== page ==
Day Jobs: Timothy Nolan, Paralegal
The final part of a week-long series of profiles about artists who work day jobs outside of the art world
By Dani Dodge
Although most artists need day jobs to sustain their practice, it is commonly accepted that the best place for artists to work is within the art world. Some artists, though, live a bifurcated life with one foot in a separate professional world and one in art. This series looks at how some artists balance their day jobs and their art careers.
In my current work, I start with handmade collages, combining photography of unique geological terrain, outdated scientific graphics and various patterns. These are scanned, digitally and manually marked and manipulated, cut, and re-collaged. The larger works are then printed on aluminum or vinyl (in the case of a recent wall mural) and the more recent smaller works are printed on paper. The results marry my interest in abstract painting and Pop Art with my fascination for quantum mechanics and astrophysics. The work alludes to natural phenomena and the intersection of culture and nature. I invite viewers to consider themes of transitioning ecosystems and the quest for discovery beyond the visible realm.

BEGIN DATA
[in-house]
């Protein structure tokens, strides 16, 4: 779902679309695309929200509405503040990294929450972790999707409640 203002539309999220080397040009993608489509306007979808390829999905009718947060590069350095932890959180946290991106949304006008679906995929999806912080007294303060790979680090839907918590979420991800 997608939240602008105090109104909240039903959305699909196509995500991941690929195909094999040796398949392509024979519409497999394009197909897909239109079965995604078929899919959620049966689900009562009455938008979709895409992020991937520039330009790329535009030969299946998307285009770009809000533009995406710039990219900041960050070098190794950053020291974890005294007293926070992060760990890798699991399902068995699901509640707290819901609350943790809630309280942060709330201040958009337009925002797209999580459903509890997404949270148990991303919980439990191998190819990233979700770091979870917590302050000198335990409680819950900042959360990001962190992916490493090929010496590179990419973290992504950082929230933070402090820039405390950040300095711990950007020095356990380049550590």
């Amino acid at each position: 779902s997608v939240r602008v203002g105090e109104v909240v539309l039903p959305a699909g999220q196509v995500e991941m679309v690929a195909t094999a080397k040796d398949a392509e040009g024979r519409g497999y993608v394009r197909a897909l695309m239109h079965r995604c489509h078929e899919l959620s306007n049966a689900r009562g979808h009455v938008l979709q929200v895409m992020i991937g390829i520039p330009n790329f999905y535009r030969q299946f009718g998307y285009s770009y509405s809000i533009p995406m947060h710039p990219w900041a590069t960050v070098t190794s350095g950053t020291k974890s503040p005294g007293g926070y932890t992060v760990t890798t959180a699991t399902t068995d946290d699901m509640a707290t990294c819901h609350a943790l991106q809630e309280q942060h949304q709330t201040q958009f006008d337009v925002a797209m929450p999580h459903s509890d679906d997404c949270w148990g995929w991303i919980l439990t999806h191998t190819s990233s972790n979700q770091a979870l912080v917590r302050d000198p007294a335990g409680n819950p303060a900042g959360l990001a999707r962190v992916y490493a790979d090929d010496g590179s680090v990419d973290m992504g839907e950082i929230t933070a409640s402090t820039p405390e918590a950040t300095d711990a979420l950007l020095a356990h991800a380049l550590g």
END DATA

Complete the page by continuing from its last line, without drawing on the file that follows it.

Selling art is always a thrill, but I have never relied on sales to cover all of my expenses. My side job started as a temporary assignment at law office 25 years ago while I was hunting down teaching jobs and running up against limited prospects. First I was an in-house paralegal, then worked at a small firm, and now at a large firm in downtown Los Angeles, all primarily for the same attorney who brought me along for the ride. She respects that I am an artist and that I have a career outside of work, and I respect that when I am at work, she deserves my best effort.
The work varies, sometimes monotonous and sometimes interesting, but it has nothing to do with art, so it never creeps into the psychic space of my studio.
Impact of day job, positive:
All these years, a regular paycheck has afforded me stability so that I can stay focused on my art and not on how I’m going to pay next month’s bills.
Impact of day job, negative:
I suppose the biggest negative impacts are the job’s constraints on my time and freedom. Of course, I’d like more time in the studio and the freedom to travel and go to artist residencies whenever I like. But in a way, I have been forced to problem solve and adapt to making work on a fairly regimented schedule. Those skills have served me well so far, so I guess it’s a bit of a trade-off.
Do you want to quit your day job?
I know myself well enough to know that I would not be a very productive artist if I were constantly stressed about finances. I have always had side jobs, and the one I have now works pretty well for me, so I’m hoping to ride it out for as long as I can. But all bets are off if I win the lottery!